On the other hand, in 2016, IKEA executive, Steve Howard, speculated that the change in spending habits could be due to the Western world finally reaching its “peak stuff” moment. This claim drew the attention of major publications such as The Independent, The Times, and The Guardian towards the shift in spending habits from goods to services and experiences and its consequences for the world economy.
Last but not least, there is a war for attention argument. In 1971, a valued economist and psychologist Herbert A. Simon wrote:
“What information consumes is rather obvious: it consumes the attention of its recipients. Hence a wealth of information creates a poverty of attention and a need to allocate that attention efficiently among the overabundance of information sources that might consume it.”
The premise is simple. If attention is one of our most precious resources, wasting someone’s attention to negative or unremarkable experiences becomes unforgivable.
Yes, the vast majority of articles and studies regarding the experience economy trend talk about and examine the more straightforward offline examples.
However, that doesn’t mean the digital world is unaffected.
To the contrary!
Whether you sell goods or services, the fact that you can’t enchant your prospects face to face makes the customer experience matter all the more.
In the experience economy, the quality of your product doesn’t guarantee success. The web is riddled with businesses that sell the same products and services and compete for the attention of the same target audience. Many of them disappear before anyone notices they existed.
How can you stand out?
Decision making is no longer confined to the price factor. Being the cheapest doesn’t have the impact it once used to have. Plus, the array of choices enabled by digital delivery gives consumers a great deal of power to switch brands with incredible ease.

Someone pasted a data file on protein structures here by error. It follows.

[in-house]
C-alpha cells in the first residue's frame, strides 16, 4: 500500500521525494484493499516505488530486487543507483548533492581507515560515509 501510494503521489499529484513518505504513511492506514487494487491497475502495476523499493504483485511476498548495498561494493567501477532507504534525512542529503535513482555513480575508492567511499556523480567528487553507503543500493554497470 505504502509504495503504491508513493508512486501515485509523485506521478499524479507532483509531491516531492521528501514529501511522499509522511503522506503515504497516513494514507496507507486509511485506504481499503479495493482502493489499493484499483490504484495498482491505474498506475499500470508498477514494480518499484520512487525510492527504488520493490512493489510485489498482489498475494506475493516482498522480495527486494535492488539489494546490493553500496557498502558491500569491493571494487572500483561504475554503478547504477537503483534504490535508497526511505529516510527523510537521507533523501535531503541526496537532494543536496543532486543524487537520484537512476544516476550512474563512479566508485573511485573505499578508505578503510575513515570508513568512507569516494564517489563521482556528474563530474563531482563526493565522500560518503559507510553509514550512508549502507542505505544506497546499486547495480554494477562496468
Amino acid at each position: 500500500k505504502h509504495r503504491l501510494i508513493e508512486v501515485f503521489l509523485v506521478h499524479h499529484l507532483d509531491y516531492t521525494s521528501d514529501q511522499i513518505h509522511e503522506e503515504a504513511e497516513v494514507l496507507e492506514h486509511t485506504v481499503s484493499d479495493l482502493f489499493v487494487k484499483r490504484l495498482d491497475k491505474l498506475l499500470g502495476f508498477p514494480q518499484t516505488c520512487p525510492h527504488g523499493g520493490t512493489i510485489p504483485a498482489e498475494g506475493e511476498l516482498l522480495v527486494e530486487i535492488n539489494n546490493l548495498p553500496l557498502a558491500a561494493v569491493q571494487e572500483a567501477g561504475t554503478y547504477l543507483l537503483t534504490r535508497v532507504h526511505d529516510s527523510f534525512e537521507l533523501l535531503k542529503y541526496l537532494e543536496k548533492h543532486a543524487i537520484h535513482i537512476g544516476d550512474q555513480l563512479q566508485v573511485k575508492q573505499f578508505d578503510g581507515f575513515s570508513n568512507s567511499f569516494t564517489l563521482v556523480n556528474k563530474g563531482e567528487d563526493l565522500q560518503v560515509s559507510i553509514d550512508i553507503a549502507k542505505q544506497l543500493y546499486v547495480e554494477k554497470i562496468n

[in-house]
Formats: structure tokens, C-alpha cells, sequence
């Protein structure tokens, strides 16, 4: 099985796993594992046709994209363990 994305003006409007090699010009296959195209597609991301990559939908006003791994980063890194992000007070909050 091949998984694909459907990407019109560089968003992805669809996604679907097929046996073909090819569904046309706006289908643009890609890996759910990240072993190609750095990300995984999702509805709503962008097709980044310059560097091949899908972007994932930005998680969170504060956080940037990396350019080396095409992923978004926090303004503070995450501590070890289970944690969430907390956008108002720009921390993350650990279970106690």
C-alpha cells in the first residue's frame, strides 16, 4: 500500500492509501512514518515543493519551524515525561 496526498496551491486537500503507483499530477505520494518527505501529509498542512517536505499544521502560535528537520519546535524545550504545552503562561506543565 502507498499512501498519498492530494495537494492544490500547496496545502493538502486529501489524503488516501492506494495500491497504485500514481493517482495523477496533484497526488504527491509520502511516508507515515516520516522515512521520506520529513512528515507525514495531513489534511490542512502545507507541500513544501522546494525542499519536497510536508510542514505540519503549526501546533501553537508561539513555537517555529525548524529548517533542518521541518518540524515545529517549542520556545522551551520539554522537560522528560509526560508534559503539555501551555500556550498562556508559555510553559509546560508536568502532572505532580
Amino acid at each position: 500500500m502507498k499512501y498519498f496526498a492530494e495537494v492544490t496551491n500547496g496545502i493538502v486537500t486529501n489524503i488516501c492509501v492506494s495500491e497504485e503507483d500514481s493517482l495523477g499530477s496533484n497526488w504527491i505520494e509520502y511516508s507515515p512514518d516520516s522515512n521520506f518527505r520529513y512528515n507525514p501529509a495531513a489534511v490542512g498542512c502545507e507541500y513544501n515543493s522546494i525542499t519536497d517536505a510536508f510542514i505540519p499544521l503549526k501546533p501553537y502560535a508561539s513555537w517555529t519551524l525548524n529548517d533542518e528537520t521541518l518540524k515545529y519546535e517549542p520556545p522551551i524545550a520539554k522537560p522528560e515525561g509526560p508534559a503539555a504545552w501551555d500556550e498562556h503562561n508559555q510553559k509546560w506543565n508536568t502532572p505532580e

➡️ Why should anyone pay attention to you? ⬅️
The harsh reality is that consumers demand goods, answers, services – immediately, if possible. Plus, they want the experience and personal connection to sweeten the deal.
In this context, “experiences” are a composition of multiple touchpoints, exposures, and interactions that a consumer has with a company/brand and its product/service, as well as employees and market messages distributed across multiple channels over the entire duration of the relationship. According to Jenny Sussin, vice president at Gartner, “A superior CX (customer experience) is one of the few remaining means of sustainable competitive differentiation.”
The silver lining?
A compelling experience with a lasting impression sparks emotional affinity and equity for the brand. It has the power to dictate future buying behaviors and, more importantly, inspire customer loyalty. If customers feel emotionally connected, they are less likely to listen to your competitors. And vice versa, if your competitors neglect customer experience, it makes it so much easier to steal away their customers regardless of your prices.
According to Scot Henney (SAP SE’s global vice president of sales and general business) in the IBM Think 2019 interview, 80% of customers have changed brands because of poor CX.
Whether your business centers around selling shoes, subscriptions for online photo editing tools, or lead generating services, it is necessary to start treating customer experience as an intrinsic part of that product. What happens and how it happens before and after the purchase is as important as the product or service being purchased.
This is not a simple question of B2C or B2B. This is a question of overall value regardless of your business model.
All in all, any business’s competitive position depends on its capacity to generate impressive experiences through innovative channels and formats.
In a hyper-competitive CX driven economy with digitally empowered, time-starved consumers at its center, you need to, before anything else, make a fundamental choice about your customer experience strategy.
Is your goal to save or seize customer attention? In other words, do you want to save customers’ time with a frictionless process or provide them with a unique/personalized/entertaining experience that is worthy of the time it’s taking to complete?
The answer to this question can vary from stage to stage, but the challenge is always the same.
Failing to do either is wasting attention. That is a crime Experience Economy is not ready to forgive and thus, presents online retailers and business owners with the biggest challenge the era of experiences has conjured up.
The pressing need for superior experiences and ever-more innovative communication formats have many companies chasing after the latest technologies. Frankly, the world of online business and digital marketing doesn’t need the “impending menace” of the Experience economy to revolve around the latest trends. It’s always been so. Still, it adds to the pressure and puts innovative digital experience transformation on the top of the priority list.